Every day we’re bombarded with advertisements for food, clothes, cleaning products, and TV shows. Some studies suggest we all see thousands of commercial messages a day.
The United States is the largest consumer market in the world, with all of us consumers combined spending about $13 trillion last year. So all that advertising is paying off in one way or another.
Developing a thick skin to advertising is a crucial part of becoming a better critical thinker and and a more informed consumer. So I made this video to try and point people toward a handful of marketing phrases that should set of alarm bells in your mind whenever you hear them. Here’s a quick rundown:
Sketchy Marketing Phrase #1: “Natural”
Legally speaking in the US, the word “natural” has no meaning at all in a marketing context. The phrase USDA organic has a regulated meaning, the US Department of Agriculture helpfully reminds us:
Any organic operation violating the USDA organic regulations faces enforcement actions, which can include financial penalties or suspension/revocation of their organic certificate.
But the word “natural” is just a marketing term that carries no weight. In the lexicon of advertisers, it’s pure puffery.
Sketchy Marketing Phrase #2: “Toxins/Cleanse/Detox”
If somebody is trying to sell you the new hottest “detox” diet or a “cleanse” to clean your body of “toxins,” you should be immediately skeptical. What are those toxins exactly? Well, nobody can really tell you because they don’t actually exist. According to the New York Times, modern detoxes like juice “cleanses” are ethically speaking pretty close to the leeches that doctors used to suck people’s blood with back in 19th Century. In other words, they do more harm than good.
Sketchy Marketing Trick #3: Free or Discounted Products
Generally speaking, corporations don’t make money by giving things away for free or at a deep discount. But they can and do make money when they’re able to convince you that a deal is too good to pass up. It’s true that products are occasionally sold for a loss to clear out old inventory, but that’s far from the norm. Usually when things are advertised as free or at a discount, there’s something else going on.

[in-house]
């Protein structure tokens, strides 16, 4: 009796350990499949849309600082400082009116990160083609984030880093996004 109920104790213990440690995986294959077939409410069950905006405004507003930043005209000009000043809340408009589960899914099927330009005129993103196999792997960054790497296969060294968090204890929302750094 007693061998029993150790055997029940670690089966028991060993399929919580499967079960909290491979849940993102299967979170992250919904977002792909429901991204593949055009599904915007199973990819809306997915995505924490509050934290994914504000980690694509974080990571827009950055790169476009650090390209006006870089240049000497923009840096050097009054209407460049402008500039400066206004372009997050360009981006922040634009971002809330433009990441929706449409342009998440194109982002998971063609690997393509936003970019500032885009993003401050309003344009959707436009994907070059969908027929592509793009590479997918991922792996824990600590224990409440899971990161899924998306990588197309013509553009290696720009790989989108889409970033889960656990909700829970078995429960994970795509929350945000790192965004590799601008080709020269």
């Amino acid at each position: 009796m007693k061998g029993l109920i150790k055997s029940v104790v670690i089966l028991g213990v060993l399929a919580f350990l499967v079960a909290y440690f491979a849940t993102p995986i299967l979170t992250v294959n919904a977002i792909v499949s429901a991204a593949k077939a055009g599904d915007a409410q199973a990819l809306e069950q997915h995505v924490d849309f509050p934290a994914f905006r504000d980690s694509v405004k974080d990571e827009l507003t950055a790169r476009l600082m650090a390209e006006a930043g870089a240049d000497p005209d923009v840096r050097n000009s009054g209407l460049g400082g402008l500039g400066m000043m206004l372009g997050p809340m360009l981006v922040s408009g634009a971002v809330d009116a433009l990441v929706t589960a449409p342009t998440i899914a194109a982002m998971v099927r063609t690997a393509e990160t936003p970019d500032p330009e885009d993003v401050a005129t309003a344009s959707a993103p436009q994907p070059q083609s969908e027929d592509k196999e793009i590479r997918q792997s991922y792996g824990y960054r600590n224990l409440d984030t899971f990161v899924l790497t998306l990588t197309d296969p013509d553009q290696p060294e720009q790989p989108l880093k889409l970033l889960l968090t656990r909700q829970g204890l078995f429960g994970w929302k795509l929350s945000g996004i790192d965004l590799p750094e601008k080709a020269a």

For instance, right before Black Friday when lots of products are on sale for Christmas, retailers will sometimes mark up the prices on their products just so they can say that they’re putting them “on sale” a few days later. Pricing psychology also lets marketers trick us into getting a good deal if a price ends in 99 cents. As the old expression says, there’s no such thing as a truly free lunch.
Sketchy Marketing Phrase #4: “Ancient” or “Secret”
Unless you’re taking a tour of an ancient pyramid or going to a museum with ancient artifacts, hearing the word ancient in a commercial should make you pretty skeptical. If some company is telling you they have an ancient secret, ask yourself what the chances are that there actually is some really old wisdom that’s somehow remained secret to everybody except this one corporation that just happens to be willing to sell it to you. More likely they just want to profit from people’s reverence for old things, or add air of of mystique to whatever they’re trying to sell you.
Sketchy Marketing Phrase #5: Miracle
If somebody ever offers to take your money in exchange for performing a some type of miracle for you — whether it’s a giving you a miracle cure for an ailment or a miracle way to grow your income without much effort on your part, or a miracle weight loss remedy, you should hang up the phone or close the web browser window or run in the opposite direction immediately. Nothing screams scam like advertisers promising you a “miracle.”
It pays to be skeptical
Marketers use these words like miracle, or ancient or natural because they know that they work to manipulate us. If something sounds too good to be true, it probably is. Being skeptical when it comes to advertising can save you money.
If you liked this or found it helpful, please share this Medium post with others on social media or through email.
I’m making a series of 12 video essays this year, one for each month. You can subscribe to my YouTube channel to get updates or watch the earlier videos below: